The Due Victor de Broglie, he whom M. Thiers still calls, with faithful veneration, "le grand Duc de Broglie," was then in the prime of his life. A concurrence of circumstances united in him distinctions the most various. His old family traditions were above all things military ; the house of De Broglie had given suc- cessively three Marshals to France, and a soldier to the cause of American independence. After the return of the latter to his country, he received the last privilege accorded by France to the descendants of an ancient race,—his head fell on the scaffold during the Terror. His son, Victor de Broglie, then a little child, was present in a red cap and wooden shoes at the sale of the last remnant of his hereditary property, and received from the younger Robespierre, by way of charity, an assignat of 10,000 francs, which would hardly have procured for him the necessaries of life. He managed, however, to live, and a few years later his mother married again, a D'Argenson, grandson of the Minister of Louis XV. He brought up Victor de Broglie as if he had been his own son, and represented, in the variety of opinions which surrounded the young man without ever attaining the mastery over him, the most advanced Socialist doctrines, professed, for once at least, with perfect sincerity. One of the first literary pleasures of De Broglie's life was the perusal of " Delphine" and "Atala," and his first employment was that of auditeur imperial in the Ministry of War, after which he went in an administrative capa- city to Germany, Poland, Spain, and Dalmatia. Accustomed from an early period to rely upon himself, he soon made his way in the world, and acquired a deep knowledge of men and things. The Restoration caused him to remember that he was the head of one of the great French noble families, and called him to the House of Peers. Notwithstanding this sudden change of fortune, it was only later that he took an active part in politics. Moved by a sincere admiration for Madame de Steel, he had become one of the frequenters of her salon, and conceived an attachment for her daughter Albertine. The marriage took place in 1816, and many years after, M. Guizot rendered to the Duchesse de Broglie the testimony " qu'elle fut une creature du premier rang dans l'ordre intellectuel, comme dans l'ordre moral, en qui le don de plaire Ur& le moindre de ceux qu'elle avait recus de Dieu." (Guizot, " Le Duo de Broglie.") The Due de Broglie's political career really began during the ministry of Villele. The tone of his mind, not less than experience, caused him to feel a profound aversion for arbitrary power, with the evil consequences of which he was inti- mately acquainted, and he found himself naturally inclined to associate with that group of men, who tried to solve the pro- blems arising out of the new order of things in a spirit of sincere attachment to liberty and law. Thus it came to pass that the Due de Broglie became a doctrinaire. After having exercised all his energy to reconcile the ancien regime with modern France, he only began to despair when he saw the government of the country in the hands of Polignac. After 1830, the first office which he held was one of the most difficult in those times of trouble, the Ministry of Public Worship and Education. Then, in 1832, he was placed at the head of the Foreign Office, in the Cabinet which was destined to carry out the resolute and con- sistent policy of Casimir Wrier, and in 1835 he became the head of that Government.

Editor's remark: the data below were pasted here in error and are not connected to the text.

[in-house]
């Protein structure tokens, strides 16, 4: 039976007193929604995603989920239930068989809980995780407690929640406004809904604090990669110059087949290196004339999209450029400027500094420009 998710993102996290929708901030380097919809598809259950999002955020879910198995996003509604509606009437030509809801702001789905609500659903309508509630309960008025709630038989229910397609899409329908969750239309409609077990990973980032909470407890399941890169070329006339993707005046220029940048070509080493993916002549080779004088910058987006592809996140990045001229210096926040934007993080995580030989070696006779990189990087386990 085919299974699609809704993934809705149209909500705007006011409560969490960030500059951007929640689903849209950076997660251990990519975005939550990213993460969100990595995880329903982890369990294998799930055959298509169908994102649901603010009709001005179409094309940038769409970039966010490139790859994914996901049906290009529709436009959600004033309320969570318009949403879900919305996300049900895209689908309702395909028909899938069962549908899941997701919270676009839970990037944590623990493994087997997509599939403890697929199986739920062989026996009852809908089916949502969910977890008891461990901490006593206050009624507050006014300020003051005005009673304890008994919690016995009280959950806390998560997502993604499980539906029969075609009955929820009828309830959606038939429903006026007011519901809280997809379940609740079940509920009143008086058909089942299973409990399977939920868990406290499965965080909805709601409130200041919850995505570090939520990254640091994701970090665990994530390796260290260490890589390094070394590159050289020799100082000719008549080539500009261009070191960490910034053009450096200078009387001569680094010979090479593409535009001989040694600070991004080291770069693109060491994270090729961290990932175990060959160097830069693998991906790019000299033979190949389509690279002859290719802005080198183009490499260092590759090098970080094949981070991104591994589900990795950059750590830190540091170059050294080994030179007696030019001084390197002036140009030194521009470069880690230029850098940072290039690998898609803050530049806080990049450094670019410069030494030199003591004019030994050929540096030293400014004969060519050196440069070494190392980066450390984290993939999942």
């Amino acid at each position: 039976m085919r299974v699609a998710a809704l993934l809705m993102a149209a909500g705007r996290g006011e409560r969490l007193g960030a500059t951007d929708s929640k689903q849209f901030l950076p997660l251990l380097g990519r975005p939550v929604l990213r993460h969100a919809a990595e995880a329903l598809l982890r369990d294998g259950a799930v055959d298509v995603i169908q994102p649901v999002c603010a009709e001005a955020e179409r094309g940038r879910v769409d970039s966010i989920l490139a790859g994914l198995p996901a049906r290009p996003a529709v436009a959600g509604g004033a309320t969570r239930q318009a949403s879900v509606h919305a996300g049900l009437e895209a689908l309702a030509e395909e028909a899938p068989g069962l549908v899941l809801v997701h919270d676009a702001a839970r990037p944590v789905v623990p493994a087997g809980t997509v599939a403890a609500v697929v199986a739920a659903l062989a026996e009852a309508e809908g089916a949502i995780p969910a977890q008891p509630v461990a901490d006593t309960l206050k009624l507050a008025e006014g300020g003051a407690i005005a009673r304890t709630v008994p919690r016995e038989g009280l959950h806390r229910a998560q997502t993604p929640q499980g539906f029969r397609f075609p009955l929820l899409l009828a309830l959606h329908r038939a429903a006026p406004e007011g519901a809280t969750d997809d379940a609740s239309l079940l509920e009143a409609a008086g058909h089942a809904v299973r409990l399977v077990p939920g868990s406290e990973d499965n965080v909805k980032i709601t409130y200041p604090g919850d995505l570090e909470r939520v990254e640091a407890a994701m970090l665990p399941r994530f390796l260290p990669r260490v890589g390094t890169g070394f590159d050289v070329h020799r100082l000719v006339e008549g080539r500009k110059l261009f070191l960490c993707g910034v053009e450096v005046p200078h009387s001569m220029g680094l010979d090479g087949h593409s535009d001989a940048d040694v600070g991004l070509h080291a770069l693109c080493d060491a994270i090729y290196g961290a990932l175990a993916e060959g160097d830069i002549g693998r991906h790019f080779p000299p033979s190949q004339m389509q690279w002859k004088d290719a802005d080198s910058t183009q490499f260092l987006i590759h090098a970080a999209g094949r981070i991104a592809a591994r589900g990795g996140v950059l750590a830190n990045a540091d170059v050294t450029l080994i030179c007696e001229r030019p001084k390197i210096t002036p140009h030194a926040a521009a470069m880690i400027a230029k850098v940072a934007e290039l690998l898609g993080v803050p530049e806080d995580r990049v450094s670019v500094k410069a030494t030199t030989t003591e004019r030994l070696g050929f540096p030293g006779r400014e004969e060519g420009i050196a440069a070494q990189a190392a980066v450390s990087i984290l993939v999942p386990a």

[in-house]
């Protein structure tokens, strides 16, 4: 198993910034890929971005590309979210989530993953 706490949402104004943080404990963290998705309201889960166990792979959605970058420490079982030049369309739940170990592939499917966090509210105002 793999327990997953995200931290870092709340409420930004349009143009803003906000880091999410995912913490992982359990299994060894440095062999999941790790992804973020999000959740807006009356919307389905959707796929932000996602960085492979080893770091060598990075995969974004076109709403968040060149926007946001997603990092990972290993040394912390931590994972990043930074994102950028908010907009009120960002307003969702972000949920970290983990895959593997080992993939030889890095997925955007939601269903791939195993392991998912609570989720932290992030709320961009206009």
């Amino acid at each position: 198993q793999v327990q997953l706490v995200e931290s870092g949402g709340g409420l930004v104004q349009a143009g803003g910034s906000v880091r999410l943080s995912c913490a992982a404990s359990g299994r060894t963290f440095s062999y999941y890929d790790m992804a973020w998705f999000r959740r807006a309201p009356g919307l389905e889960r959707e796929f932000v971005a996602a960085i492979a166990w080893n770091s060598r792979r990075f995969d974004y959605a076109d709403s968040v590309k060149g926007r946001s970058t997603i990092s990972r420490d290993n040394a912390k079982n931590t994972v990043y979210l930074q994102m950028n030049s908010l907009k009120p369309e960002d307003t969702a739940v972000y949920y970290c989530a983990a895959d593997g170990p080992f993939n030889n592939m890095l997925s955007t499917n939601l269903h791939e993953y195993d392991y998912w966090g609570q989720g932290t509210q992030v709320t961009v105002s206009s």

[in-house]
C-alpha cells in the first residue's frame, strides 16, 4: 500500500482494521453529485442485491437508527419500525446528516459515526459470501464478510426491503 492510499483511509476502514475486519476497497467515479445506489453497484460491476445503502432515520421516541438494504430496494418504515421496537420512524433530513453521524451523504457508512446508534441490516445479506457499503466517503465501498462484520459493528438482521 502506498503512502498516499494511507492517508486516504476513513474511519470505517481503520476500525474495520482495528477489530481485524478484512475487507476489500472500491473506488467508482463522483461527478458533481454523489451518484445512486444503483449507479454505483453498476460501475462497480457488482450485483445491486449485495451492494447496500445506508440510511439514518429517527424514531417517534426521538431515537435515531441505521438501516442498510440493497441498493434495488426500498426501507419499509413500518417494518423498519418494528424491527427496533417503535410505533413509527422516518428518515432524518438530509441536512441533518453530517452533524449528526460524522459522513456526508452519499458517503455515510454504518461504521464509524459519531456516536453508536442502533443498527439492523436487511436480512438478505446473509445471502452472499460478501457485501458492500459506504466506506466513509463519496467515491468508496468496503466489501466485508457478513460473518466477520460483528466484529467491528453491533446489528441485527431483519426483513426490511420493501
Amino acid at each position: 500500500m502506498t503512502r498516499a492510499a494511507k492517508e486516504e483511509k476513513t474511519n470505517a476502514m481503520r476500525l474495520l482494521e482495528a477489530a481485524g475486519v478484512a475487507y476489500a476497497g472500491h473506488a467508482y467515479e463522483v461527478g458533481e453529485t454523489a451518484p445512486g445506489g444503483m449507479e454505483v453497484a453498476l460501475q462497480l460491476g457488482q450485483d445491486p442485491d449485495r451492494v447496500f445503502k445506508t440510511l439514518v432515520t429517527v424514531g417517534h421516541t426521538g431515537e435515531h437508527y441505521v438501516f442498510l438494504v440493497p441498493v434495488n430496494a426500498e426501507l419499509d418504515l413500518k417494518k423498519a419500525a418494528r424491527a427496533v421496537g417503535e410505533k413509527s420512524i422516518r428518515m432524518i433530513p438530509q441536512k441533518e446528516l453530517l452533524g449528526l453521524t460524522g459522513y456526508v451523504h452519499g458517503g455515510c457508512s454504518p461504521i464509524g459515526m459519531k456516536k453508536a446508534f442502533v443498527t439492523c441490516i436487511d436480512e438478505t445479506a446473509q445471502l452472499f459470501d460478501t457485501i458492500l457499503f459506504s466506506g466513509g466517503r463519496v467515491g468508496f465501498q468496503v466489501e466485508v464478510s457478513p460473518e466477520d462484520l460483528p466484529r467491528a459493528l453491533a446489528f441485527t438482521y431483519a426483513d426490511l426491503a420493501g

During the whole time that the Due de Broglie was Minister, M. Doudan was his private secretary, and in that position he found ample opportunity to display his remarkable talent in his relations with the most distinguished men of the day. In difficult and delicate negotiations the Due de Broglie relied on the soundness of his judgment, and when in 1836 he left the Ministry, a seat in' the Conseil d'Etat was offered to Doudan. It was at this moment, which most men would have chosen as the starting-point of a brilliant career, that he refused to pursue his own.